The first Olympics in ancient Greece were an arena to display athletic prowess for honor's sake. Think you're an expert in the ways of the Greek games? Grease up and try our quiz to find out if you're a gold medalist in ancient Olympic trivia.
The modern Olympic Games continue the ancient Greeks' tradition of holding games once every four years. In the 12 centuries of the ancient Olympics, the locale was changed only four times. The addition of winter games didn't come until 1924.
Although their origins stretch further back, the first official ancient Olympic Games were held in 776 B.C.
According to myth, Zeus defeated Cronus in the very first games for control as chief of the gods. Some time later, a demigod named Herakles held a festival of athletic events to honor Zeus for granting him military victory over the city-state of Elis.
The stadion was a running event spanning 600 feet (182.9 meters). It was the only Olympic event from 776 B.C. until 724 B.C.
While the marathon has its roots in ancient Greece, it wasn't a part of the ancient Olympics. The ultra-endurance, 26.2 mile (42.4 kilometer) jaunt wasn't added to the Olympic line-up until the end of the 19th century.
Both winners of more than three events and brazen cheaters could get their likeness taken in a statue as a result. While the statues of big winners were placed in the temple of Zeus at Olympia, brazen cheaters were punished by getting their statues placed in a hall of shame.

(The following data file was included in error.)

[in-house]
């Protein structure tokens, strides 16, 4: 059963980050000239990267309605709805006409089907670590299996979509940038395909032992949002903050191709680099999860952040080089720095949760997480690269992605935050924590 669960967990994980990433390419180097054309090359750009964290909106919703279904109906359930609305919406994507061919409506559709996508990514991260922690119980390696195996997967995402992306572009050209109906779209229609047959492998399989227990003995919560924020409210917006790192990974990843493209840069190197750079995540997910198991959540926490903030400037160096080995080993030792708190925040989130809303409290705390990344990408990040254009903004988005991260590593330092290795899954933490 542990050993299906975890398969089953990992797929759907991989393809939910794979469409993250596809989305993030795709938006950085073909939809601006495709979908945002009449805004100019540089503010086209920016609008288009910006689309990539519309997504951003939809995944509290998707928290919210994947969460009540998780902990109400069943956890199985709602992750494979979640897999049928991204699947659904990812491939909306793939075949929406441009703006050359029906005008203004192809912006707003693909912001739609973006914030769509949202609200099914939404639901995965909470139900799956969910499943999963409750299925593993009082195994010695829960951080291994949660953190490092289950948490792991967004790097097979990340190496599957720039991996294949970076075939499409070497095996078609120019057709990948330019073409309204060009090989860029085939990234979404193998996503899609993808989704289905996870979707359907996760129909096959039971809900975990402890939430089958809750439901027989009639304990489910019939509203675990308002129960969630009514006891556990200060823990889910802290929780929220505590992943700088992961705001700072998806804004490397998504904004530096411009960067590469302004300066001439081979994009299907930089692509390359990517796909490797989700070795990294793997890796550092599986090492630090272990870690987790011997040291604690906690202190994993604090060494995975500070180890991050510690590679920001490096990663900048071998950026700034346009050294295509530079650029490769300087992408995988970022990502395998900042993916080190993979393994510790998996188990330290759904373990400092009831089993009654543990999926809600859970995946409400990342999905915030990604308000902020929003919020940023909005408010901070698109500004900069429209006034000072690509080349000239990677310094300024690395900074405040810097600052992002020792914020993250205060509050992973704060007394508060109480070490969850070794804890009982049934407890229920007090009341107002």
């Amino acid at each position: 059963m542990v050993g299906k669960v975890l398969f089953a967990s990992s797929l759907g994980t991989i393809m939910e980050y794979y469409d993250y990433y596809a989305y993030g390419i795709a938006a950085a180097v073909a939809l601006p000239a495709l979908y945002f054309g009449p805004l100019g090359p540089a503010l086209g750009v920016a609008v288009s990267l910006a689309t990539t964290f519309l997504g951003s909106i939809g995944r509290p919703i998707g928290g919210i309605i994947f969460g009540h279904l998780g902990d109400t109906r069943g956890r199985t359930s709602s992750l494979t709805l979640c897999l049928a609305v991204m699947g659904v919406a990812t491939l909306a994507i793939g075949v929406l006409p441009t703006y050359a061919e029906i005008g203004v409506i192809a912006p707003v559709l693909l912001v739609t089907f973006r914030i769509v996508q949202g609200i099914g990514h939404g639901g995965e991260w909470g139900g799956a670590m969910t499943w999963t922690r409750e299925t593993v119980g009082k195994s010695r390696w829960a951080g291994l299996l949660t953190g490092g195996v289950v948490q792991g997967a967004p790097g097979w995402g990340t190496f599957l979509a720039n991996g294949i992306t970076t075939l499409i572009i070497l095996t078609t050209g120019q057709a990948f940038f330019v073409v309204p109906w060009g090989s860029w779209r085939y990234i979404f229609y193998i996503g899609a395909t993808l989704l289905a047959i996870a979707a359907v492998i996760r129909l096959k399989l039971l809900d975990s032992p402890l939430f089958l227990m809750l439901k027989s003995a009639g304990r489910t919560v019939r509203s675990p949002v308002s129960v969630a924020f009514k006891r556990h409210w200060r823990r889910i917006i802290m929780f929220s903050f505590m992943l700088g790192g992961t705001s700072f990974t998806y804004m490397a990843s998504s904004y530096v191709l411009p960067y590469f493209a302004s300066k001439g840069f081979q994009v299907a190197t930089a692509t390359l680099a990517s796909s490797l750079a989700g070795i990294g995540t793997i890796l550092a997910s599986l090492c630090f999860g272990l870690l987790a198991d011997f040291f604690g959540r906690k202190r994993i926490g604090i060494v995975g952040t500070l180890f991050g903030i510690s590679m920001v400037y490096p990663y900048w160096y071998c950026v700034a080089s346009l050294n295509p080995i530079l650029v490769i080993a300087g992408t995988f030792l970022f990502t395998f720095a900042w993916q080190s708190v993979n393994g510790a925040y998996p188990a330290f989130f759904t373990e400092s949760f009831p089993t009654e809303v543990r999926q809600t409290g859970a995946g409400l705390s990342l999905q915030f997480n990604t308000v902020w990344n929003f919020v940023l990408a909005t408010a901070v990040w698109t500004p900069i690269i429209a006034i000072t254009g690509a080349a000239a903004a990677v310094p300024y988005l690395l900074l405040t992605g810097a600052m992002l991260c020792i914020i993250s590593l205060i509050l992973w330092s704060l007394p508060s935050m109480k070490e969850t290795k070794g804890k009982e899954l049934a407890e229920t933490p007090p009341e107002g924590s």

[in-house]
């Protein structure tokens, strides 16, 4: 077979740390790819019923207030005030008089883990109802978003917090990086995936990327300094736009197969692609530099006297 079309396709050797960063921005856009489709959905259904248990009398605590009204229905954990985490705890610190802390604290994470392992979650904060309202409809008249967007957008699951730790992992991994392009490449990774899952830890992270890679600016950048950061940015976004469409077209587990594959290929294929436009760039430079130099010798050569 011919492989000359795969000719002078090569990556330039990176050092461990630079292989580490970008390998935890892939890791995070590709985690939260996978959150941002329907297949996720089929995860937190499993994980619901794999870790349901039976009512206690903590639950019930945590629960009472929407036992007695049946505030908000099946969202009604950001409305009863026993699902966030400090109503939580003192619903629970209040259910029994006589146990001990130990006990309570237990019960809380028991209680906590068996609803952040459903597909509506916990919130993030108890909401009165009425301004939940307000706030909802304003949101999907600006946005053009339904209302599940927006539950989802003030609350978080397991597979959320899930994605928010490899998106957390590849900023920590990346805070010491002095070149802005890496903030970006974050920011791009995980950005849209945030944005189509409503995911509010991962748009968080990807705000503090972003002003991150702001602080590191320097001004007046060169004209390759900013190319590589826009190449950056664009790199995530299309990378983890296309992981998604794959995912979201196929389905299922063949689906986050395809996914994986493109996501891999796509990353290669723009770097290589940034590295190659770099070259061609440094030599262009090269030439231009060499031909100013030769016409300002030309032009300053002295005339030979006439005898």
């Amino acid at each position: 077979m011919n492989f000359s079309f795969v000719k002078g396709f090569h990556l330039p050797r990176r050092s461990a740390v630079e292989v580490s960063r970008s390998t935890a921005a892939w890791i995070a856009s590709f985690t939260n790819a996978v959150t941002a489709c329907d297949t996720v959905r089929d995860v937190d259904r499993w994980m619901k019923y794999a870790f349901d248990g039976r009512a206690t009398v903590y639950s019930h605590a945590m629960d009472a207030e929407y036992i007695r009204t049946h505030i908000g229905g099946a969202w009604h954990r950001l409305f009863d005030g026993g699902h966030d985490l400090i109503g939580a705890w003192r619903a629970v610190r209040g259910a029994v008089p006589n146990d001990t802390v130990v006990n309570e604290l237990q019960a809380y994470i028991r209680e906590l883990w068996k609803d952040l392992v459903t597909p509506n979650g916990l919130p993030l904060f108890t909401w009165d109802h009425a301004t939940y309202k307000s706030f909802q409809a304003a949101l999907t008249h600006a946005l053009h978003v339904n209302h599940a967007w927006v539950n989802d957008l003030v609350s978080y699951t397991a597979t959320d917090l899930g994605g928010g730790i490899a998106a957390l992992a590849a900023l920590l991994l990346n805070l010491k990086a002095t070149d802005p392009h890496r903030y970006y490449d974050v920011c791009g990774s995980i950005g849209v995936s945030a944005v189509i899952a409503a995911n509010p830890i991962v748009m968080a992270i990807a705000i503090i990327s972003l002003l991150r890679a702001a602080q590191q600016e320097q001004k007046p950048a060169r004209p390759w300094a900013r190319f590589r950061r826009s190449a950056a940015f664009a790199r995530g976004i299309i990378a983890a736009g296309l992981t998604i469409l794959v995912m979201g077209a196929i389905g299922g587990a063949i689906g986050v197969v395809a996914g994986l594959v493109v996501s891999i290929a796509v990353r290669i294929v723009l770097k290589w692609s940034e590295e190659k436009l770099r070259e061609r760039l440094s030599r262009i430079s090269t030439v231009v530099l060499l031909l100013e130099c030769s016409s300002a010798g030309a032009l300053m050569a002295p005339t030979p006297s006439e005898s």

Although young virgins were free to watch, married women would be put to death if they were caught watching the games. Historians aren't sure why, however.
The Ekecheiria was a truce calling for a military cease-fire among all spectators and athletes. Because participants traveled from all corners of the Greek world to compete, it became necessary to protect them from the sometimes treacherous paths they traversed through hostile towns -- as well as the hostile politics they occasionally encountered at the games.
In 393 A.D., the Christian emperor Theodosius banned the Olympic Games for their promotion of polytheism. However, many believe the games were fated to end as scandals, inequalities, bribery and cheating tarnished the honor of the games.
The first Olympic committee thought it proper to pay homage to the founder of the games by holding them in Greece first.